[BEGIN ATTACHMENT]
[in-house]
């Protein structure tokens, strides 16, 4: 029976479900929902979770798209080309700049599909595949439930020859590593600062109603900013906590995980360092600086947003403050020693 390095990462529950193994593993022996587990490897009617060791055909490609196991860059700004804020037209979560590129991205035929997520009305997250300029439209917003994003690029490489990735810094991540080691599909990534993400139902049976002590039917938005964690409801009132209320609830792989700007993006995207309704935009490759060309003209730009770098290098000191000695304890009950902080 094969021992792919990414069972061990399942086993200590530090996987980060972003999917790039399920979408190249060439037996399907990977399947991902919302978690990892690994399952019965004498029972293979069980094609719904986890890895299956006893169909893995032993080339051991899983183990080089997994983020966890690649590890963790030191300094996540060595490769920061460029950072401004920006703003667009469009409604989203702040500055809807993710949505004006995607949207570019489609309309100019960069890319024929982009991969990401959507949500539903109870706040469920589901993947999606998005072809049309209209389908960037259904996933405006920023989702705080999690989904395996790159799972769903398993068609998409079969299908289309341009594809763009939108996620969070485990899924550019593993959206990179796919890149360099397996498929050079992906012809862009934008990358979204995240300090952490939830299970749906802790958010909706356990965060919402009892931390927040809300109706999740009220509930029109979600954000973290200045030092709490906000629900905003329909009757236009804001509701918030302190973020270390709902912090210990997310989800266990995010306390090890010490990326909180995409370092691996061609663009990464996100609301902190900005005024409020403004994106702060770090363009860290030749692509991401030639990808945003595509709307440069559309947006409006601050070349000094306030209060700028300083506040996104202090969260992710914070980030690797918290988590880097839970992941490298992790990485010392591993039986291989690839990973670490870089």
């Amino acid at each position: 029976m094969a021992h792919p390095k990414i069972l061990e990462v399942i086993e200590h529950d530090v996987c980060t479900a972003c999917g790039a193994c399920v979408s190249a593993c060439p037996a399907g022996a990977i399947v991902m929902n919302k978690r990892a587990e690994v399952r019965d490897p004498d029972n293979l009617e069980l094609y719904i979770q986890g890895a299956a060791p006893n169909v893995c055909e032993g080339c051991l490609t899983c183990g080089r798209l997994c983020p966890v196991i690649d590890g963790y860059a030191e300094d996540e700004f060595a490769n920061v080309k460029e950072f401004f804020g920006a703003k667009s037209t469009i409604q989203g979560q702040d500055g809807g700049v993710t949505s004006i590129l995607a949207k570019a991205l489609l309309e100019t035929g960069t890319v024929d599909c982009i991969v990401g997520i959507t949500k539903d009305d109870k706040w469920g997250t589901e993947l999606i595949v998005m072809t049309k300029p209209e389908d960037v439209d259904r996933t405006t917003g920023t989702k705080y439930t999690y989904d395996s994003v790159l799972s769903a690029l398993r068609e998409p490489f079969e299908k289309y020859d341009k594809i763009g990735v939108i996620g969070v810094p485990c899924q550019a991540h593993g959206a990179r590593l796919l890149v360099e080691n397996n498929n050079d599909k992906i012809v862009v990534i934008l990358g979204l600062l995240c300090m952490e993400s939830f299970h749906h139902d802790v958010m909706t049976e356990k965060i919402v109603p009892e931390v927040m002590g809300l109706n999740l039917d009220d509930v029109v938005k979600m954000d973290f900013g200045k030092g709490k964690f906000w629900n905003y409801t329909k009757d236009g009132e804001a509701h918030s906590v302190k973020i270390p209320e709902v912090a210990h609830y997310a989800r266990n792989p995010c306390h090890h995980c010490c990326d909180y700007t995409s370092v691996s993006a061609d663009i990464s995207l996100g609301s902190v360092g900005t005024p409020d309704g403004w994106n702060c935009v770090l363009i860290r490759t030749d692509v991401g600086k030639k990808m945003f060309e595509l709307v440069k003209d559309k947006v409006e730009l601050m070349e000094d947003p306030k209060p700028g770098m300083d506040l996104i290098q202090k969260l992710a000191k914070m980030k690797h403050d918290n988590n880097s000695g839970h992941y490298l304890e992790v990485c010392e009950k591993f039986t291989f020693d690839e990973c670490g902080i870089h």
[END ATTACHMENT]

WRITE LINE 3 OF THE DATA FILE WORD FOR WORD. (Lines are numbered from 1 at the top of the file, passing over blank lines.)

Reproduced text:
């Amino acid at each position: 029976m094969a021992h792919p390095k990414i069972l061990e990462v399942i086993e200590h529950d530090v996987c980060t479900a972003c999917g790039a193994c399920v979408s190249a593993c060439p037996a399907g022996a990977i399947v991902m929902n919302k978690r990892a587990e690994v399952r019965d490897p004498d029972n293979l009617e069980l094609y719904i979770q986890g890895a299956a060791p006893n169909v893995c055909e032993g080339c051991l490609t899983c183990g080089r798209l997994c983020p966890v196991i690649d590890g963790y860059a030191e300094d996540e700004f060595a490769n920061v080309k460029e950072f401004f804020g920006a703003k667009s037209t469009i409604q989203g979560q702040d500055g809807g700049v993710t949505s004006i590129l995607a949207k570019a991205l489609l309309e100019t035929g960069t890319v024929d599909c982009i991969v990401g997520i959507t949500k539903d009305d109870k706040w469920g997250t589901e993947l999606i595949v998005m072809t049309k300029p209209e389908d960037v439209d259904r996933t405006t917003g920023t989702k705080y439930t999690y989904d395996s994003v790159l799972s769903a690029l398993r068609e998409p490489f079969e299908k289309y020859d341009k594809i763009g990735v939108i996620g969070v810094p485990c899924q550019a991540h593993g959206a990179r590593l796919l890149v360099e080691n397996n498929n050079d599909k992906i012809v862009v990534i934008l990358g979204l600062l995240c300090m952490e993400s939830f299970h749906h139902d802790v958010m909706t049976e356990k965060i919402v109603p009892e931390v927040m002590g809300l109706n999740l039917d009220d509930v029109v938005k979600m954000d973290f900013g200045k030092g709490k964690f906000w629900n905003y409801t329909k009757d236009g009132e804001a509701h918030s906590v302190k973020i270390p209320e709902v912090a210990h609830y997310a989800r266990n792989p995010c306390h090890h995980c010490c990326d909180y700007t995409s370092v691996s993006a061609d663009i990464s995207l996100g609301s902190v360092g900005t005024p409020d309704g403004w994106n702060c935009v770090l363009i860290r490759t030749d692509v991401g600086k030639k990808m945003f060309e595509l709307v440069k003209d559309k947006v409006e730009l601050m070349e000094d947003p306030k209060p700028g770098m300083d506040l996104i290098q202090k969260l992710a000191k914070m980030k690797h403050d918290n988590n880097s000695g839970h992941y490298l304890e992790v990485c010392e009950k591993f039986t291989f020693d690839e990973c670490g902080i870089h």